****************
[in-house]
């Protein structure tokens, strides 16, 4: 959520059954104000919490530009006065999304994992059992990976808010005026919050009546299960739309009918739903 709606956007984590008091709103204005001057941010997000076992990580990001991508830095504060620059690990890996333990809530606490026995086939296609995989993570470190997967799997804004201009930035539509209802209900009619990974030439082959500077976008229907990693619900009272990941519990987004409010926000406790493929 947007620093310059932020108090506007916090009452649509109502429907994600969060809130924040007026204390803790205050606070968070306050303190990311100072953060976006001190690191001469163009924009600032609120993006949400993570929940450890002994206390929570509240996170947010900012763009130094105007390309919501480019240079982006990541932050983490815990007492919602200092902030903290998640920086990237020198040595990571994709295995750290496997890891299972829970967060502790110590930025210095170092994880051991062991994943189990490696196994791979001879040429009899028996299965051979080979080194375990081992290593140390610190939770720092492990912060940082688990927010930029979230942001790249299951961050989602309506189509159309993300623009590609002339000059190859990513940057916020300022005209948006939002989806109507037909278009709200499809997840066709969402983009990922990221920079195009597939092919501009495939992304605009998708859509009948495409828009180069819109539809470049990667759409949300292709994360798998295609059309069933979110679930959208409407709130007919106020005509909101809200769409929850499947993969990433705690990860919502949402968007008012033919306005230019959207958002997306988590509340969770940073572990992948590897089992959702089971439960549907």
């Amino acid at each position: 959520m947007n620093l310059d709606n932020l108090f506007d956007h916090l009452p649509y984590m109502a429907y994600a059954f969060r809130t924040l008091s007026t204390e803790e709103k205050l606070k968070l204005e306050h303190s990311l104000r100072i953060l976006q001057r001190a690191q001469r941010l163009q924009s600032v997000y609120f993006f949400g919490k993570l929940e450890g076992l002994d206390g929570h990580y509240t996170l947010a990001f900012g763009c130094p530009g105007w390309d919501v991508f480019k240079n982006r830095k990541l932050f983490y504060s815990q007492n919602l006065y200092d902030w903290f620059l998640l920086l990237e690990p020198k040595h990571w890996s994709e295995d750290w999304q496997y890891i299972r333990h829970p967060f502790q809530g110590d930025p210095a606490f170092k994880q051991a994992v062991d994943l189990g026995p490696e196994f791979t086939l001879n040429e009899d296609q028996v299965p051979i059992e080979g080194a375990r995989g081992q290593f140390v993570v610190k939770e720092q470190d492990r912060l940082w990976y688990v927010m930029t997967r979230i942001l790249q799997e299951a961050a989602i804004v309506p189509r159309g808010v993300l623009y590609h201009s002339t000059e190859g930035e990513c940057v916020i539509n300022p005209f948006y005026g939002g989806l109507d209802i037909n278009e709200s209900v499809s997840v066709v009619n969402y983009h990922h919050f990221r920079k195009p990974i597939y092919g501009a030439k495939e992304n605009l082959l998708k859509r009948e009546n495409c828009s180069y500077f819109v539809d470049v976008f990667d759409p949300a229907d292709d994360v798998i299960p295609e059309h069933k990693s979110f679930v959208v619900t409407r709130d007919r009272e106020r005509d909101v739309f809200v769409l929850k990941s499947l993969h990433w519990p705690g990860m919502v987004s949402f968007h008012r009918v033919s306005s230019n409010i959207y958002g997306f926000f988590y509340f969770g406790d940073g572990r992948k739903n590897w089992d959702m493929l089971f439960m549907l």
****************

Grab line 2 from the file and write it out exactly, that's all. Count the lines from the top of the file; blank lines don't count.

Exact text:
């Protein structure tokens, strides 16, 4: 959520059954104000919490530009006065999304994992059992990976808010005026919050009546299960739309009918739903 709606956007984590008091709103204005001057941010997000076992990580990001991508830095504060620059690990890996333990809530606490026995086939296609995989993570470190997967799997804004201009930035539509209802209900009619990974030439082959500077976008229907990693619900009272990941519990987004409010926000406790493929 947007620093310059932020108090506007916090009452649509109502429907994600969060809130924040007026204390803790205050606070968070306050303190990311100072953060976006001190690191001469163009924009600032609120993006949400993570929940450890002994206390929570509240996170947010900012763009130094105007390309919501480019240079982006990541932050983490815990007492919602200092902030903290998640920086990237020198040595990571994709295995750290496997890891299972829970967060502790110590930025210095170092994880051991062991994943189990490696196994791979001879040429009899028996299965051979080979080194375990081992290593140390610190939770720092492990912060940082688990927010930029979230942001790249299951961050989602309506189509159309993300623009590609002339000059190859990513940057916020300022005209948006939002989806109507037909278009709200499809997840066709969402983009990922990221920079195009597939092919501009495939992304605009998708859509009948495409828009180069819109539809470049990667759409949300292709994360798998295609059309069933979110679930959208409407709130007919106020005509909101809200769409929850499947993969990433705690990860919502949402968007008012033919306005230019959207958002997306988590509340969770940073572990992948590897089992959702089971439960549907």